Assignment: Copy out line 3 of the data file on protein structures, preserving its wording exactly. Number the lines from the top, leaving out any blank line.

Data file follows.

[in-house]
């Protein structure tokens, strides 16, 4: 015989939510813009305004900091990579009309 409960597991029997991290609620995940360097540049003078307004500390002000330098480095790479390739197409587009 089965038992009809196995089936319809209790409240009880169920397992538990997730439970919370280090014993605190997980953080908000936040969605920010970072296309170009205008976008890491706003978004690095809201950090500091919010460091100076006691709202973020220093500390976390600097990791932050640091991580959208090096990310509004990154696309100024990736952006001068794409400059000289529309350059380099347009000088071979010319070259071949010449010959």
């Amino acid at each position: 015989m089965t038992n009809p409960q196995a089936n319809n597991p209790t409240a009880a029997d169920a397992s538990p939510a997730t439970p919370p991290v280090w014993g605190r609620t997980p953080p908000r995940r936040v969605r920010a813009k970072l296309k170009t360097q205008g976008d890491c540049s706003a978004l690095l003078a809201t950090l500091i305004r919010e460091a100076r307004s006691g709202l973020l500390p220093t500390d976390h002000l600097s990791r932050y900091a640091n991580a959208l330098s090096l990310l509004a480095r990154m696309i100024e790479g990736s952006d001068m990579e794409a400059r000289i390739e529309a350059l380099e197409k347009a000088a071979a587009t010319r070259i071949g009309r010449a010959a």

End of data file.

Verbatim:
């Amino acid at each position: 015989m089965t038992n009809p409960q196995a089936n319809n597991p209790t409240a009880a029997d169920a397992s538990p939510a997730t439970p919370p991290v280090w014993g605190r609620t997980p953080p908000r995940r936040v969605r920010a813009k970072l296309k170009t360097q205008g976008d890491c540049s706003a978004l690095l003078a809201t950090l500091i305004r919010e460091a100076r307004s006691g709202l973020l500390p220093t500390d976390h002000l600097s990791r932050y900091a640091n991580a959208l330098s090096l990310l509004a480095r990154m696309i100024e790479g990736s952006d001068m990579e794409a400059r000289i390739e529309a350059l380099e197409k347009a000088a071979a587009t010319r070259i071949g009309r010449a010959a």